Post # 8
Wow I had no idea that the wording on the invite had anything to do with who was paying for the wedding!
I was struggling with the wording as my parents are divorced and my SO’s are not, but these are some great suggestions!
I’m marrying into Jewish 🙂
Post # 9
I am struggling too! My mother passed away about 7 years ago and my dad’s girlfriend has become like a second mother to me – she is helping me plan the whole thing – but I have no idea if I should list her on the invites or not!
My dad is paying for a lot of it (with FI’s parents) but she bought my dress & is paying for hair/makeup for all the bridesmaids. UGH! I also don’t want my mom’s family to feel as if I have replaced my mom (which obviously I haven’t).
Post # 10
Why not keep it simple? “The families of Nawella & Nawella’s FH invite you….” Too many specifics make it clunky, imo.
Post # 11
I was going to say “Together with their families…” but I see you didn’t want that.
I do like what @chercee: suggested, though – seems like a great way to save words and space 🙂
And then maybe list your family members with a description and a “thank you” in the back of the ceremony program? This way people can read a little about them and why you’re grateful.
Post # 12
@jbh13: I agree. The “Son of…” line works really well to include all families!
Post # 13
@pocketfox: Yay Jewish bees! Thanks for the suggestion 🙂 I also had the practical idea to talk to Fiance and he says not to put his stepdad on the invitation but we will include him in the program. Woohoo!
@weatherbug: Wow that sounds really tough! I think you can include her if she means a lot to you, although I guess I don’t know your family’s politics. Maybe you could find a way to honor your mother on the invitation as well.
@something_orange: You know, I have been doing some research and found out that it shouldn’t really matter about who’s paying for the wedding but your family culture, and I know that my parents would be hurt if I didn’t include them on the invite, but I think people can do what they want for the reasons that matter for them!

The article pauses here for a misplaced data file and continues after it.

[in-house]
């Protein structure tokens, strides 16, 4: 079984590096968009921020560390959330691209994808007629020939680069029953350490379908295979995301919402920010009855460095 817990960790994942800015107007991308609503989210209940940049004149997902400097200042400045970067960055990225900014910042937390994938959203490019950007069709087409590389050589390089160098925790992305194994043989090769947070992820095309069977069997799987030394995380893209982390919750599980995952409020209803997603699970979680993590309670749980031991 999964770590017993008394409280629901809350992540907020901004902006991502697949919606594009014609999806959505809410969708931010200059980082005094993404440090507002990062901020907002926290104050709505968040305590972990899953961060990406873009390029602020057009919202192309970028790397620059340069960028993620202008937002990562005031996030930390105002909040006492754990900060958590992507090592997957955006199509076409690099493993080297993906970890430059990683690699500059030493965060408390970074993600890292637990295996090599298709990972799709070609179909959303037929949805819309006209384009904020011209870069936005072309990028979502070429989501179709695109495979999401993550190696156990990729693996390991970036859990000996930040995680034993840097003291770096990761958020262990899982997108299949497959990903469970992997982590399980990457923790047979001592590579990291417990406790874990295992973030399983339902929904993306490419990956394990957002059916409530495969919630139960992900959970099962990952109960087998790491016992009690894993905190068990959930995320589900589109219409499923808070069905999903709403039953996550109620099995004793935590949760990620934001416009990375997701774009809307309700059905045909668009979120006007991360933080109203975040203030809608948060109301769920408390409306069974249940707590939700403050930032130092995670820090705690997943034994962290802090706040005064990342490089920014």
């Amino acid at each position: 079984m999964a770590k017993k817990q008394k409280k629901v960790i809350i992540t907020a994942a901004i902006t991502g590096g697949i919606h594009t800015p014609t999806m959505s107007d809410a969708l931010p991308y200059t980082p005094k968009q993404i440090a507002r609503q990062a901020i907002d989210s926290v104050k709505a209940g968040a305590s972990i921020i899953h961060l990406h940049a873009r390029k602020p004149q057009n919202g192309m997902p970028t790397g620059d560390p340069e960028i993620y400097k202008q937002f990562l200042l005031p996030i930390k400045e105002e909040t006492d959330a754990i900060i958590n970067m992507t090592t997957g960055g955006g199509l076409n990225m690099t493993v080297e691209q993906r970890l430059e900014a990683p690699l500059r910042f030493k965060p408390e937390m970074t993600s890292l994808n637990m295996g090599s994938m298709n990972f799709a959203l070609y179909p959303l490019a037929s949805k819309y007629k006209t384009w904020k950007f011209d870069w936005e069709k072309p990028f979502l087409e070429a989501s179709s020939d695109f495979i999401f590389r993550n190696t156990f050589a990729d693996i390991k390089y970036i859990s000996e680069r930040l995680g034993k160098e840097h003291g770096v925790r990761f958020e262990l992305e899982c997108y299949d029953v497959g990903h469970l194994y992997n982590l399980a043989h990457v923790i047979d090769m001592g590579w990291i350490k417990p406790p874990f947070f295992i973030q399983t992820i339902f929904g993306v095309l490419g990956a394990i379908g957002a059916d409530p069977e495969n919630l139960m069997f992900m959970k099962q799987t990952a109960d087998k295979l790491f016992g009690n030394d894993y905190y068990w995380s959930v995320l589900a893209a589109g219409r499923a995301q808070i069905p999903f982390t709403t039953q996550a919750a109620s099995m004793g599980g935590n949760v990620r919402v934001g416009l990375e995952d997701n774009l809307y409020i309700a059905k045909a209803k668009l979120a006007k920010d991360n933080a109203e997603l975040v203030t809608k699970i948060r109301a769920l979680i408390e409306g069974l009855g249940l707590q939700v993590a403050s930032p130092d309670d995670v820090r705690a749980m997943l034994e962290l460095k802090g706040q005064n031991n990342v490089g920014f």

@chercee: This is also a good option, although my parents would probably be hurt if I didn’t put their names on the invite. Hmmm…
@CakeyP: Love this idea for the program! Thanks!
Post # 14
@weatherbug: Have you thought of using “Together with our families”, which would encompass everyone, and then under your names, putting your parents? For example:
Together with their families,
Daughter of Papa Weatherbug and the late Mama Weatherbug
Son of etc etc etc
And then in the ceremony program, you can list your dad’s girlfriend
Post # 15
Oh yeah! And piggy backing off of pocket fox, for your line of the invitation it could also say, depending what feels right to you:
Daughter of late/missed mamaweatherbug
and dadweatherbug + dad’s girl friend
Post # 16
We’re going with “together with our families” because my parents are divorced and FI’s Dad passed away a few days ago. If we were going to have names, he wanted both of his parents, but didn’t want me to put “the late” in front of his dad’s name. He thought it was weird. Since I thought my family would be confused why his dad wasn’t there (and because I didn’t want my dad to get pissed when my mom’s name was first) (I have issues, right?) we went with the above. My mom, dad and us are splitting it pretty close to evenly, so that seems right.